1 Center for Microbial Biotechnology, Department of Systems Biology, Technical University of Denmark2 Department of Systems Biology, Technical University of Denmark3 Fungal Degradation, Department of Biotechnology and Biomedicine, Technical University of Denmark4 unknown
Correct identification of fungi to species level is important because a specific epithet embodies a set of characters that enables us to predict, for example, the mycotoxin production of a species. Many small-spored Alternaria isolates have been misidentified due to inappropriate growth conditions and the use of spore size as the only identifying character. In this study 39 Alternaria isolates were grown under standardised conditions and subjected to chemical, morphological and physiological analyses. All isolates were extracted and analysed by HPLC-DAD. Analysis showed that both A. gaisen and A. longipes were able to produce altertoxin I, which has not previously been reported. The resulting metabolite profiles were subjected to cluster analysis and principal component analysis. A subset of the isolates was grown at five different temperatures. Colony colour and diameter were recorded and the diameter measurements were subjected to principal component analysis. Analysis of chemical and physiological data showed that the 39 isolates segregated into the same distinct groups that are morphologically identifiable as A. alternata, A. longipes or A. gaisen. The results showed that A. longipes. A. gaisen and A. alternata are different species that can be distinguished morphologically. physiologically and chemically. Therefore, the continued use of the name Alternata alternata for A. longipes and A. gaisen is unwarranted and pathotypes should not be used.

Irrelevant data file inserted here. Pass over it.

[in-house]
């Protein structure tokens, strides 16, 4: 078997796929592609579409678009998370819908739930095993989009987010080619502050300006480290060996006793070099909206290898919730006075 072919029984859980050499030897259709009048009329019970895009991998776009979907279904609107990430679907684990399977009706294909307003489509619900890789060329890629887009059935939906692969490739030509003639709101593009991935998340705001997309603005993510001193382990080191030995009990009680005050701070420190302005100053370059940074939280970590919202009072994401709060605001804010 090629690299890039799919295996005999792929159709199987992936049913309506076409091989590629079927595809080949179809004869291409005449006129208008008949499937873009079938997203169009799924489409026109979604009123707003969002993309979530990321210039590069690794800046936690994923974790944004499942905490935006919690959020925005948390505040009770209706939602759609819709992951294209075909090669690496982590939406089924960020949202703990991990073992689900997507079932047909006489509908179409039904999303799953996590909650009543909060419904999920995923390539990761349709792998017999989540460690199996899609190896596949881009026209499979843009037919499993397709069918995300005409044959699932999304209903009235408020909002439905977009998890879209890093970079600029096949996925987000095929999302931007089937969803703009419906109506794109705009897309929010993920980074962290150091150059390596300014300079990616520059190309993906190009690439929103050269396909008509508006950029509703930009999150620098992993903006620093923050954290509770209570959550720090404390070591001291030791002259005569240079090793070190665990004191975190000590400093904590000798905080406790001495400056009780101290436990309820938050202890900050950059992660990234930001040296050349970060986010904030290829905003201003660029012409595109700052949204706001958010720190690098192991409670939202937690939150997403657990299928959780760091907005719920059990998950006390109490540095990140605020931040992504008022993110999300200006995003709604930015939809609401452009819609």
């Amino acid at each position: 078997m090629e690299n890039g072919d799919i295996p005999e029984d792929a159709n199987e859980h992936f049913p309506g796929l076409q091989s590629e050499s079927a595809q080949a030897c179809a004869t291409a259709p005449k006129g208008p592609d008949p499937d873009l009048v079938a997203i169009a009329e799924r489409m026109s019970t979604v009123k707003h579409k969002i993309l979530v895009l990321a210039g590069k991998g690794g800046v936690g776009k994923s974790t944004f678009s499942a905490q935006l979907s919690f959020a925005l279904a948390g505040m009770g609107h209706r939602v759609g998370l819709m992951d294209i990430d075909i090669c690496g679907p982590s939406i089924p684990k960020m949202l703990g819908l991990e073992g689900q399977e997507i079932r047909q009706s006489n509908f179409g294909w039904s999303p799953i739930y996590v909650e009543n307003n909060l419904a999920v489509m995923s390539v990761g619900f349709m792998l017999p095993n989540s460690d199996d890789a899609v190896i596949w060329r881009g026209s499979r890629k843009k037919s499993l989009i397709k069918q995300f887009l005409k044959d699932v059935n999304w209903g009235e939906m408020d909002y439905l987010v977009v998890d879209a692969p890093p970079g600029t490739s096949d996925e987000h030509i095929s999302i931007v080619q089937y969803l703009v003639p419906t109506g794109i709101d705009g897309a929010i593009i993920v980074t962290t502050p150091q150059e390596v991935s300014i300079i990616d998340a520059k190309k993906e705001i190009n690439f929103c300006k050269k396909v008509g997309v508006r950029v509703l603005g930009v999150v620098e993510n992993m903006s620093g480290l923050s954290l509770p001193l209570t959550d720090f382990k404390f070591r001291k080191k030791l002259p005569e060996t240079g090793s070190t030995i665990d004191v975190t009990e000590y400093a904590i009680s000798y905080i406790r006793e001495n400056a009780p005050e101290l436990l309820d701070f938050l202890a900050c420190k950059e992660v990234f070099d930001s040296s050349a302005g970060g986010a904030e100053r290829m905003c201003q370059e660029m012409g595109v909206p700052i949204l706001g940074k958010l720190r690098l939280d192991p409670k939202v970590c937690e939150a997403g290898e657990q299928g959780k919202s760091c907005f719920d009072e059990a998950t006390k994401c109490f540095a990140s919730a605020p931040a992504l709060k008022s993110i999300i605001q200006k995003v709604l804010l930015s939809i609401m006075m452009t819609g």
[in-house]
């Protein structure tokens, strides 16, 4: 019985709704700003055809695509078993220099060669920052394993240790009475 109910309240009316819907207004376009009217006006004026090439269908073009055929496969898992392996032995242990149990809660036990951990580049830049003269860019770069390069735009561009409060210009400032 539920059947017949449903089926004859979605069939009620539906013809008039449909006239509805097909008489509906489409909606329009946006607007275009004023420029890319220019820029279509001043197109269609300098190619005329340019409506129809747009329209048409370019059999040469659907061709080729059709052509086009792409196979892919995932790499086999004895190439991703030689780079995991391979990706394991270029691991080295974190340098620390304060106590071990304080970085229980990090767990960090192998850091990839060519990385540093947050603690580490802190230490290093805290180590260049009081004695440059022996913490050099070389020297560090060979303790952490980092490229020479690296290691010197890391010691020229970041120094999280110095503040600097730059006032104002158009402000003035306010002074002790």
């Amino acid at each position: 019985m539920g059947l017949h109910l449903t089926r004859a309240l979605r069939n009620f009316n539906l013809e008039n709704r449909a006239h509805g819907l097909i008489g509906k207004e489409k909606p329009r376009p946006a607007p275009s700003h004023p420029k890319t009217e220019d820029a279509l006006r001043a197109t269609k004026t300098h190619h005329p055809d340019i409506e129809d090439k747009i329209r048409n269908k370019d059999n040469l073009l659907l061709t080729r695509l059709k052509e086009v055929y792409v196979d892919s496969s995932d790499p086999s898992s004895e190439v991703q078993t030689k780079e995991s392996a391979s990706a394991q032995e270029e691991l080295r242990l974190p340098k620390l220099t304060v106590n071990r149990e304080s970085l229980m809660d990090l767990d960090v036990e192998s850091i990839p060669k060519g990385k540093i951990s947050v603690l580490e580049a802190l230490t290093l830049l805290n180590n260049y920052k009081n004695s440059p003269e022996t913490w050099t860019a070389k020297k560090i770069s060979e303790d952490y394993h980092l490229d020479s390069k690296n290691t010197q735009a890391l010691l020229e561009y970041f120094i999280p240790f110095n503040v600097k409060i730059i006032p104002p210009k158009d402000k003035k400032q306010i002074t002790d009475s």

Mycological Research, 2001, Vol 105, Issue 3, p. 291-299